The hearing officer ruled that the primary beneficiary of a spousal annuity does not have to be “Commonwealth of Massachusetts” without limiting language. Since the MassHealth regulation only allows estate recovery to the extent of MassHealth benefits correctly paid, the beneficiary language can be limited to track the regulation.
Transfer of resources for less than fair market value; appellant retained access to assets in irrevocable trust; trustee then distributed trust assets to children; appellant and spouse changed beneficiaries of spouse’s IRAs to children; spouse passed away 17 days later; not relevant whether trustee was exercising fiduciary duty.
Failure to pay facility; grounds sufficient for discharge; however, notice of intent was deficient due to lack of name of person at facility available to answer questions and assist appellant with appeal; also lack of documentation from physician.
There is a sound basis to increase the MMMNA; the community spouse has medical issues which require ongoing care and him residing in an assisted living facility.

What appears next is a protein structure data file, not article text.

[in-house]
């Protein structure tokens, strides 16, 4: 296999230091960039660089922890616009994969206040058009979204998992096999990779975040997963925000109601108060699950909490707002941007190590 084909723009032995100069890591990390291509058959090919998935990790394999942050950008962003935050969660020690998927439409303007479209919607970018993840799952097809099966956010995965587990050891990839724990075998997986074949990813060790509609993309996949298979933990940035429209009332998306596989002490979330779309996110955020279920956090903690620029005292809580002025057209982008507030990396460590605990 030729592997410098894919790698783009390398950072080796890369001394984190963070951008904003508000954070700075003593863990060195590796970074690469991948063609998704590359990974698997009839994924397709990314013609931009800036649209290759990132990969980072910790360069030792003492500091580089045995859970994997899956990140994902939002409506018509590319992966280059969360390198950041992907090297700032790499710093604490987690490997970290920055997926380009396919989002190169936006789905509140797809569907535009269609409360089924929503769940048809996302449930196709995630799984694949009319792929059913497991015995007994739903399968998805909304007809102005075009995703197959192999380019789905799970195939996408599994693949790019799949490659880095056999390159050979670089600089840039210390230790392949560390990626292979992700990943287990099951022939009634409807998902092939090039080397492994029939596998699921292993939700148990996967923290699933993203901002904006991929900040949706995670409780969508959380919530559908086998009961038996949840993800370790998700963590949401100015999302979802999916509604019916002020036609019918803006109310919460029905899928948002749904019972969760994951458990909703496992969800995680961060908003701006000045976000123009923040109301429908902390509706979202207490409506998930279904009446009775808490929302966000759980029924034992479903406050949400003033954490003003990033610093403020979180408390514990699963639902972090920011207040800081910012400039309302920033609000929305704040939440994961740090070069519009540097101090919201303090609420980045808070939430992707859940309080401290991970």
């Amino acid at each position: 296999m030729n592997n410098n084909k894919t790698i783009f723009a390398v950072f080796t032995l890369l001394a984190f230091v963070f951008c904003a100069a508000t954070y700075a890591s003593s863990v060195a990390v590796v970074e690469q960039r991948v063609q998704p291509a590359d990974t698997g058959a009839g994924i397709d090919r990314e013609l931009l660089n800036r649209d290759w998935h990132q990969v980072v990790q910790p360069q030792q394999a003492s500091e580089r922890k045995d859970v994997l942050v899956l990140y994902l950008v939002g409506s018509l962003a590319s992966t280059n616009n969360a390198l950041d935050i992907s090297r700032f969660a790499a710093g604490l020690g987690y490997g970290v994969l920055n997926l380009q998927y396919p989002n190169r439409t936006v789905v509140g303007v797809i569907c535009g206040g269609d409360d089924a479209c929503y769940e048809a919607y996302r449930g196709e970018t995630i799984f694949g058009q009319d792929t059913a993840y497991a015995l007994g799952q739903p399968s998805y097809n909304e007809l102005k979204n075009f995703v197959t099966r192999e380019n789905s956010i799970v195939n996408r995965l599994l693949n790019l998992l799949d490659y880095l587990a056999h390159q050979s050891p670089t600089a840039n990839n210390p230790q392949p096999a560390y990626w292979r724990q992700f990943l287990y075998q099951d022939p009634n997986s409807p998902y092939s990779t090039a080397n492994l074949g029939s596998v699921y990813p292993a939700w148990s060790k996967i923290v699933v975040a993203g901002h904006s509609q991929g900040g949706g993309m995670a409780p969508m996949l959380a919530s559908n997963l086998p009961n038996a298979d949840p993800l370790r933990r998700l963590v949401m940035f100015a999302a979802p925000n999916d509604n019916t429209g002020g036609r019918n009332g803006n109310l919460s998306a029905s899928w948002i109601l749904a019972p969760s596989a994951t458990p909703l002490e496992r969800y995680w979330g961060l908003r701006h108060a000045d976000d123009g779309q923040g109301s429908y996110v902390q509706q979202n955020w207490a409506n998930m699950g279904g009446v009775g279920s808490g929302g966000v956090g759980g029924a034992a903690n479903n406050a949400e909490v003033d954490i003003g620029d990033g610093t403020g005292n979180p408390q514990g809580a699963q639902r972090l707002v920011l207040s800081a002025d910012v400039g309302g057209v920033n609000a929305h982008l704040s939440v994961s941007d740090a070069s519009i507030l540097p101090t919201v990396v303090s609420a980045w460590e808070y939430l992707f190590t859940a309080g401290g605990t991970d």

- Appellant denied for benefits because he did not give MassHealth the information about his spouse’s assets and income that it needed to decide his eligibility.
- Appellant denied because he has more countable income than MassHealth benefits allows (even with a PCA disregard). Therefore, he does not meet MassHealth eligibility requirements.
- Issue is whether MassHealth was correct in determining the appellant’s MassHealth start date. Ordered to change start date.
No exceptional circumstances; testified only to normal expenses such as rent and utilities; only medical expenses were co-pays.
Transfer of $12,000 to daughter was disqualifying transfer; daughter did not qualify as “disabled child” because she had not been found permanently and totally disabled by any government agencies authorized to make such determination; daughter also does not meet regulatory definition of permanent and total disability.
- Issue is whether MassHealth was correct in determining that the appellant had given away real estate in part to qualify for MassHealth benefits. Appeal denied.